Urban Harvest

The annual ritual of the Weinlese on Schwarzenbergplatz mixes the social with the political.


One of the refreshing differences between Austrian and Anglo-Saxon politics is the public affinity to alcohol: in the puritanical USA a pol photographed downing the demon drink could be committing political suicide, in Austria a politician who doesn’t enjoy beer or wine is probably unelectable.

Wednesday’s mini political event was the annual ritual of the Weinlese (grape harvest) on the grand Schwarzenbergplatz in the center of the city. The five or six modest rows of vines, discreetly hidden behind a stone balustrade (and in the way of modern absurdities, right across the street from McDonalds) make up Vienna’s smallest vineyard and an annual entry on the Mayor’s calendar.

Waiting for the mayor

Around 11.00 on a cool October day, a casual knot of some 30 people were waiting for the mayor, Michael Ludwig, to arrive. Dress code was decidedly modern casual: elegantly urbane women in their off-duty mufti of quilted jackets, well-cut jeans and polished boots, their male companions slightly scruffier. An exception was the omni-present Dompfarrer Toni Faber, the Catholic church’s socialite figurehead, in a perfectly-fitting slim cut suit, the clerical black offset only by a starched white dog-collar (for the photo op he handed his overcoat to a waiting lackey).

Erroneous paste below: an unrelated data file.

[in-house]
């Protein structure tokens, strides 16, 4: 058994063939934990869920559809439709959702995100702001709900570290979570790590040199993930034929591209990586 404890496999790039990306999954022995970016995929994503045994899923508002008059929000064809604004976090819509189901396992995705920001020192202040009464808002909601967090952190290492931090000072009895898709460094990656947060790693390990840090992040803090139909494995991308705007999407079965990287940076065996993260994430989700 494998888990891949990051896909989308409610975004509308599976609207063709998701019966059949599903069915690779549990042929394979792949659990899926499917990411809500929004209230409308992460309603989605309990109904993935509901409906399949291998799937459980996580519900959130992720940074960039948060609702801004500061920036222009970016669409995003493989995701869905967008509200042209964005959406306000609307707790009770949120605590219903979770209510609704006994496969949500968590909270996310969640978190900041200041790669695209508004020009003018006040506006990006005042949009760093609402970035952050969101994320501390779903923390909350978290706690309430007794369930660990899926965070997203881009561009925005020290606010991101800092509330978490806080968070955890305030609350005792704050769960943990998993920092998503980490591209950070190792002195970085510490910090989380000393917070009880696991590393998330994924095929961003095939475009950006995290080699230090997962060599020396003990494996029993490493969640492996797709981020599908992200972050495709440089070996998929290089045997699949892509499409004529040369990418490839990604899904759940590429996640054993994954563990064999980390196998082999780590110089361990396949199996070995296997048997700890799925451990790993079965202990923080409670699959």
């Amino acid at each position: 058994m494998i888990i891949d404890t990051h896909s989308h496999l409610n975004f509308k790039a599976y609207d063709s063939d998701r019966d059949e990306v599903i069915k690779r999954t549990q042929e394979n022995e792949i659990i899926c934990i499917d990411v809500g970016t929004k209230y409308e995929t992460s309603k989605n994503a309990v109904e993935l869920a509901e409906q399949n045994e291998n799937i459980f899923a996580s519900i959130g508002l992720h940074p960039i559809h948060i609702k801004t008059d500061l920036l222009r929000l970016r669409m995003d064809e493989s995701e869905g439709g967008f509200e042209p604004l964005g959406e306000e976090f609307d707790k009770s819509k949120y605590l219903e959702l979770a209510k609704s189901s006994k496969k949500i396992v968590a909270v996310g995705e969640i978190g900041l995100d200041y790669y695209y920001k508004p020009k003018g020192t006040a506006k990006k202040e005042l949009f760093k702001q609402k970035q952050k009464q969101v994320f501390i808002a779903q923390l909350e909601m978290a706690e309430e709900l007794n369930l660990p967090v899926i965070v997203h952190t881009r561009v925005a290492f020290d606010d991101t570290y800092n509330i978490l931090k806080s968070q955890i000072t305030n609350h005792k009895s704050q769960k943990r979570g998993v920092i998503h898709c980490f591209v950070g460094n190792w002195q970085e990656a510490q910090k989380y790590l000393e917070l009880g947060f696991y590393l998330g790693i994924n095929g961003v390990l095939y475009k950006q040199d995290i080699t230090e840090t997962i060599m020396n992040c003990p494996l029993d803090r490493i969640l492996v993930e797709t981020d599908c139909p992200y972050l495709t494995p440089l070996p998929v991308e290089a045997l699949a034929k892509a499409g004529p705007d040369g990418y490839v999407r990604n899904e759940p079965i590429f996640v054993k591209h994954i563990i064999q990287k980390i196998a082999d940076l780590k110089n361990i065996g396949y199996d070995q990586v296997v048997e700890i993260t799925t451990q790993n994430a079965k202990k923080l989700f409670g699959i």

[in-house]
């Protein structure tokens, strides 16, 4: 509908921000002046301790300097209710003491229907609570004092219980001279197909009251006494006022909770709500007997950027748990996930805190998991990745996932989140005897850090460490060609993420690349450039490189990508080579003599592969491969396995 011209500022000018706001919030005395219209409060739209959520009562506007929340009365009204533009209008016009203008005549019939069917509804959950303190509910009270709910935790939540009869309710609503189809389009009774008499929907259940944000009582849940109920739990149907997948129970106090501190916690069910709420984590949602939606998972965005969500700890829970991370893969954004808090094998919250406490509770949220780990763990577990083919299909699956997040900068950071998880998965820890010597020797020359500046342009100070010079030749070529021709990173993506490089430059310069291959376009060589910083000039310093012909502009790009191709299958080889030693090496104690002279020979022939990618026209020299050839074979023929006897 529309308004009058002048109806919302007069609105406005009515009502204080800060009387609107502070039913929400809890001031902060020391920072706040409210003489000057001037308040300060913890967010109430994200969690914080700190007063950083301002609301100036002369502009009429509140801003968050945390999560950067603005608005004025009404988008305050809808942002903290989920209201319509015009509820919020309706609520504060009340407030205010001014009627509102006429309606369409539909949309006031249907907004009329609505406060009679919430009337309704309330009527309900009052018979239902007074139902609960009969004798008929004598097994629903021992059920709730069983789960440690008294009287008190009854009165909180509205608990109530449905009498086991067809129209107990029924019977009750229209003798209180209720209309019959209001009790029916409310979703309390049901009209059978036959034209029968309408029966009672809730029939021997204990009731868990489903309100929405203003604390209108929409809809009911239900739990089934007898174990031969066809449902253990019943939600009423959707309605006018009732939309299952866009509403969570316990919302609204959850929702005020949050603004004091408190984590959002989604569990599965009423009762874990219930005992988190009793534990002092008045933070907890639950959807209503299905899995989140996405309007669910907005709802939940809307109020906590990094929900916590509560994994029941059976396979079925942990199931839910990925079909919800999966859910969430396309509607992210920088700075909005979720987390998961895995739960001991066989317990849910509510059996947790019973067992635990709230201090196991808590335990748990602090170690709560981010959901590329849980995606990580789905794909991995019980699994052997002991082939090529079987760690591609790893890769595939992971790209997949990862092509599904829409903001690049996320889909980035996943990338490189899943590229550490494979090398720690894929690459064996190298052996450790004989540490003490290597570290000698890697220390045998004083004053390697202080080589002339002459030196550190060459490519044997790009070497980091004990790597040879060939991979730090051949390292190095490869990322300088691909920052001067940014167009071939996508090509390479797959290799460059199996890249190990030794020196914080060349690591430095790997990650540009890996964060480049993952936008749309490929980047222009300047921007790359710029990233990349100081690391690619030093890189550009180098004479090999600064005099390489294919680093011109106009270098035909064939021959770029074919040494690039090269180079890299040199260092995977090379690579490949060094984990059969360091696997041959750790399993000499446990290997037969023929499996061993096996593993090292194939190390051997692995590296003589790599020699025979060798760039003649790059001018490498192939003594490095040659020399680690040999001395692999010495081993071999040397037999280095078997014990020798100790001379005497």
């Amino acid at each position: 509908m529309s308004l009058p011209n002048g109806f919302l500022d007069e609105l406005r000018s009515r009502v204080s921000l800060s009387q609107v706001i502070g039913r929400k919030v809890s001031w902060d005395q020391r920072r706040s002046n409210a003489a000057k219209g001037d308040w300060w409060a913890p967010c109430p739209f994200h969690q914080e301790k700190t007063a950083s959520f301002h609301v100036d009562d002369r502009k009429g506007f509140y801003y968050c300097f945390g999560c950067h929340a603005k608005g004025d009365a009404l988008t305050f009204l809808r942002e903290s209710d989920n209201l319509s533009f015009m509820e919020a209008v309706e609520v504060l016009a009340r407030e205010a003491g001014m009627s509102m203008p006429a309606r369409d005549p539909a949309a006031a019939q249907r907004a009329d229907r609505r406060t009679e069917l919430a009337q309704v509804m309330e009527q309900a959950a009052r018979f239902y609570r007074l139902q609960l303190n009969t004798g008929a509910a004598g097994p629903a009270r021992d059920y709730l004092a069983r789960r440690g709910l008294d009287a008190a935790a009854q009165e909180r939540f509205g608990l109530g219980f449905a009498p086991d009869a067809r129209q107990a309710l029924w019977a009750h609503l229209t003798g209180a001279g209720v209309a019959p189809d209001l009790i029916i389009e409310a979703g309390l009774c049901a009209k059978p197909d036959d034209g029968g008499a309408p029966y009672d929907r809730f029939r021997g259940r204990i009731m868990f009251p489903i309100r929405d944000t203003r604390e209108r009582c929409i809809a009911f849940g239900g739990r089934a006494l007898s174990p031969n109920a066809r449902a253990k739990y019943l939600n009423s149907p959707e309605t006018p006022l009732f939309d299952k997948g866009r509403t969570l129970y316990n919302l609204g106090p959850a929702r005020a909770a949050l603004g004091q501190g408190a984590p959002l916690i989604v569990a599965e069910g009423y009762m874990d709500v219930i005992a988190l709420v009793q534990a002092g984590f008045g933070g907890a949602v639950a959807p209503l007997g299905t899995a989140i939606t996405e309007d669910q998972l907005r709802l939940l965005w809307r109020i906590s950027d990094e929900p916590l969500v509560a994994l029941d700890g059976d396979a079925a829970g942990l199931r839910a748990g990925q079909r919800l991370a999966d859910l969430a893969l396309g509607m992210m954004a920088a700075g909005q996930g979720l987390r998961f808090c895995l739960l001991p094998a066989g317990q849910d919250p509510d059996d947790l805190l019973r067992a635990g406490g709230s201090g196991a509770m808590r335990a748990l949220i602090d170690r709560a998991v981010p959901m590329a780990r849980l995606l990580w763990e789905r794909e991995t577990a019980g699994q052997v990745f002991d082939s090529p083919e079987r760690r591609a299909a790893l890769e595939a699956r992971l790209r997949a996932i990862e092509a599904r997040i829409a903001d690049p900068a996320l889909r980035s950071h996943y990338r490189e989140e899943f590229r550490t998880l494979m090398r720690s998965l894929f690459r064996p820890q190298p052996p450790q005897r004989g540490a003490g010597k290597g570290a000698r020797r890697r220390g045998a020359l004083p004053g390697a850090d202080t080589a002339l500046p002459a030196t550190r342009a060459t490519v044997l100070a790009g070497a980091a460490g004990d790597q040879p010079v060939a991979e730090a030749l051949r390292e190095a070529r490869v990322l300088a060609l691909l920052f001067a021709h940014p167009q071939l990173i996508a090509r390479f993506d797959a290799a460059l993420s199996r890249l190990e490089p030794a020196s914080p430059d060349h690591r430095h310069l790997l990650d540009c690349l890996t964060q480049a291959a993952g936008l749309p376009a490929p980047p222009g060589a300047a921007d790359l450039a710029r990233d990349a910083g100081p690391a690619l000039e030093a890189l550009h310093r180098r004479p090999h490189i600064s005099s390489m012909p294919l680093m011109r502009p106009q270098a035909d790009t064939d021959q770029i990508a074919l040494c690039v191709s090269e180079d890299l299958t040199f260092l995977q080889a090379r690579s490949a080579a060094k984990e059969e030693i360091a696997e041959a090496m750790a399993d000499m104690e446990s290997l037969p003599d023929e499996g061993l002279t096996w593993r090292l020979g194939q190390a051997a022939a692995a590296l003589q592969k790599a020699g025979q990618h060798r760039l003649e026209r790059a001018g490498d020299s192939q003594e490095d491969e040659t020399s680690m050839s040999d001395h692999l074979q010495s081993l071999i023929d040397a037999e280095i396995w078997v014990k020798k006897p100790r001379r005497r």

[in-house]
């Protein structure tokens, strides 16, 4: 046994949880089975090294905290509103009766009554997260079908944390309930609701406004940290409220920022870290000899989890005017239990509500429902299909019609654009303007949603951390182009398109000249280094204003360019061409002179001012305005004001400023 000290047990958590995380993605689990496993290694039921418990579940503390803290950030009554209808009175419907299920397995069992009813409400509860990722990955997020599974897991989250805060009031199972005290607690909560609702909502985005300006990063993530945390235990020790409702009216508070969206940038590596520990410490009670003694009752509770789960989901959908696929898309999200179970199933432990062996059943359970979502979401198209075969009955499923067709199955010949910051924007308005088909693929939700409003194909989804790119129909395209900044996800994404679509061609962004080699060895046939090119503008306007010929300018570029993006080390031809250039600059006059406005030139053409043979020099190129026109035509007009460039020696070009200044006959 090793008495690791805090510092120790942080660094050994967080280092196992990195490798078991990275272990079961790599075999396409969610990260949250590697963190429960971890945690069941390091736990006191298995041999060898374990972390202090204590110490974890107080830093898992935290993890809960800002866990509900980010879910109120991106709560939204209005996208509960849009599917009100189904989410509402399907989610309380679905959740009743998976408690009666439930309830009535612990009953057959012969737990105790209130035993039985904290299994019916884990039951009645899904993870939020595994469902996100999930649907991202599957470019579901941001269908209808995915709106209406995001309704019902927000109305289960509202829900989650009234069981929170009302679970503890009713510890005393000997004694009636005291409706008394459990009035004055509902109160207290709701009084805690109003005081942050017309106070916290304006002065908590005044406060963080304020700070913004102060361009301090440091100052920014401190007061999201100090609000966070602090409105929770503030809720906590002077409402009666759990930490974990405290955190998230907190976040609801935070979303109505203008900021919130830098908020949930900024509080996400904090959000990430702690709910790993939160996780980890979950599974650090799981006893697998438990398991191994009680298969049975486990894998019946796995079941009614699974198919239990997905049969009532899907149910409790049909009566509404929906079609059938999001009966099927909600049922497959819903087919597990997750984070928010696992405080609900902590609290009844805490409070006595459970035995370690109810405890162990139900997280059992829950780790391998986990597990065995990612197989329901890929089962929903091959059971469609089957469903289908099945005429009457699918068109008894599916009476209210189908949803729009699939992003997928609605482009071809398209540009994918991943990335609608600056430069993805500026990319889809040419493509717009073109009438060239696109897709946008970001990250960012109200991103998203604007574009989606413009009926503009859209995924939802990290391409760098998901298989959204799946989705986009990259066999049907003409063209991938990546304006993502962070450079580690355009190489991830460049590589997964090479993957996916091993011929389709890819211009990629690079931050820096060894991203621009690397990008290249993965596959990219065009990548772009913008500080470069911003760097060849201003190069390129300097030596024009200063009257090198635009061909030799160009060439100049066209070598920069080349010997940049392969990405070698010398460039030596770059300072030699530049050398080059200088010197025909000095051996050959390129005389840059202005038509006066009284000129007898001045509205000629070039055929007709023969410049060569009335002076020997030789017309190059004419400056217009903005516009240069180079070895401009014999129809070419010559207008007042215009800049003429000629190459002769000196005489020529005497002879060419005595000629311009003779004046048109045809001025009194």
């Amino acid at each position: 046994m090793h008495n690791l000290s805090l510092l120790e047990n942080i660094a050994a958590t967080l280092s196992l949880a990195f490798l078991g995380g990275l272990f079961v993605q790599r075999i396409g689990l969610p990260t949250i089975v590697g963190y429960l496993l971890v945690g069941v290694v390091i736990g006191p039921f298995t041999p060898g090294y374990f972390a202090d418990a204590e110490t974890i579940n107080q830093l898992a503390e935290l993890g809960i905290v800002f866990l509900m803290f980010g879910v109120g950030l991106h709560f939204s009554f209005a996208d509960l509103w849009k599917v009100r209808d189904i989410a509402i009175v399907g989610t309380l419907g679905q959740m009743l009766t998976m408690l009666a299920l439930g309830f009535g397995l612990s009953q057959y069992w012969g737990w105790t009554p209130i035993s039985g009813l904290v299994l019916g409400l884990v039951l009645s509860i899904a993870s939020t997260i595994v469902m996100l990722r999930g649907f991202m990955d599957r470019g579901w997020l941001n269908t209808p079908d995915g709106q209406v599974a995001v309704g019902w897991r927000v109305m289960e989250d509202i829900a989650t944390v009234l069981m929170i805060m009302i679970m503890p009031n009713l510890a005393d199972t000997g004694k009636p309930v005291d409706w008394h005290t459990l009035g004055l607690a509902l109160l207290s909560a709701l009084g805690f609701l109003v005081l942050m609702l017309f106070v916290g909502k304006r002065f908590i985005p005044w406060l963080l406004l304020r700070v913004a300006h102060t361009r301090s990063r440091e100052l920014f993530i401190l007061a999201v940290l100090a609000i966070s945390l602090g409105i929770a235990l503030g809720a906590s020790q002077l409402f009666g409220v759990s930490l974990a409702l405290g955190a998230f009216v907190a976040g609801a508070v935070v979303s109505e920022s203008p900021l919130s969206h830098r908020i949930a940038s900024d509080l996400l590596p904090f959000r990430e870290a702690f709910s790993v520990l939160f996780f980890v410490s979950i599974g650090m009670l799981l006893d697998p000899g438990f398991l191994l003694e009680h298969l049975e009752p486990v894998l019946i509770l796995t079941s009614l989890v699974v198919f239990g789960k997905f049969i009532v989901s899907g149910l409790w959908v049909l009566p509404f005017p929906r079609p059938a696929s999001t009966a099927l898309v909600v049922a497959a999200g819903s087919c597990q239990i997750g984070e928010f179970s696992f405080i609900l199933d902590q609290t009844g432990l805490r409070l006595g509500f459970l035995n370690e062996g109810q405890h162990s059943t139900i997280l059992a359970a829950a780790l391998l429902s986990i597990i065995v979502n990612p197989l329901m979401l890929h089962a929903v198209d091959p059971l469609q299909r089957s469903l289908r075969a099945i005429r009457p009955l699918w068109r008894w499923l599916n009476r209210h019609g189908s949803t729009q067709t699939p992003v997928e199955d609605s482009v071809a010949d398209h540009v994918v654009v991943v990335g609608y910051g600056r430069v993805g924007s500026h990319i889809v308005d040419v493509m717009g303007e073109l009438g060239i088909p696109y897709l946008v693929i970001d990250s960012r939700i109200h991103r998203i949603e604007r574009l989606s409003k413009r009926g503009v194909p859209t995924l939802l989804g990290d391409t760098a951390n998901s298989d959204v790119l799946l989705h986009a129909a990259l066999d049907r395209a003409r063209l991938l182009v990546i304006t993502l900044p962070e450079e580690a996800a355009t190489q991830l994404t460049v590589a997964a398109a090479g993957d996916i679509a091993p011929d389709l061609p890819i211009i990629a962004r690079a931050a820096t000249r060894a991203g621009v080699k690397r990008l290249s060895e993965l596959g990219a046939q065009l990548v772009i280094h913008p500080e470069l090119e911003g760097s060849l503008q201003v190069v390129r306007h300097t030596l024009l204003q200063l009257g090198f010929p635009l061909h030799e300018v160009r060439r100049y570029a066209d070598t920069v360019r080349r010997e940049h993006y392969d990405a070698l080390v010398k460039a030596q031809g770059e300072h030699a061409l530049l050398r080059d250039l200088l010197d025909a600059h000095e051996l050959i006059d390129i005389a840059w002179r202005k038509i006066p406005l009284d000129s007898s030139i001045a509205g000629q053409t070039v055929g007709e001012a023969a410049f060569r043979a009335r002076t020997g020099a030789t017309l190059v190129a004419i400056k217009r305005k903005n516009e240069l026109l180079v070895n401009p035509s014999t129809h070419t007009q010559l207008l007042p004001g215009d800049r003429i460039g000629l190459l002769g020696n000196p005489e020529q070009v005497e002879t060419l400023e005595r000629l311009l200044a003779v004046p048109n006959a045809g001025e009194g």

The early arrivals all seemed to know each other and were chatting happily with a glass of the wine grower’s signature Gemischter Satz as Ludwig, without pomp or circumstance, strolled up to join them.  A brief round of handshakes to all present and on with the show:  Vineyard boss Hans Schmid decked out the Mayor with a crisp new Kellermeister‘s apron, emblazoned with the Mayr am Pfarrplatz logo, and placed a pair of serious-looking secateurs in his hands. Snip snip, then Ludwig and Schmid turned to face the cameras, each with a well-formed bunch of grapes. After myriad versions of the photo op at well-oiled professional speed – with and without the dirndl-clad Weinprinzessen and other minor dignitaries – Mayor Ludwig was free to do what he clearly enjoys, to mingle and chat with anyone who wants to talk to him.

Urban Harvest | The future of vineyards

METROPOLE was interested in the future of Vienna’s magical vineyards, up in the hills on potentially prime real estate overlooking the city. “We have an absolute block on any development” he assured us: The vineyards will stay the way they are.  Always the politician, he could not resist a dig at his colleague from the other major party, in neighboring Niederösterreich: “On the other side of the state line,” he added, “all kinds of stuff is getting built.” Reason enough to vote Red in the upcoming local elections.

(Foto credit: Copyright: Mayer am Pfarrplatz)
Simon Ballam
Simon Ballam
English, studied in NY and worked in London, Düsseldorf, NY, Fankfurt, Prague and Vienna. This covered stints in market research and the film industry, international advertising coordination and strategic planning. Currently business school lecturer and journalist.

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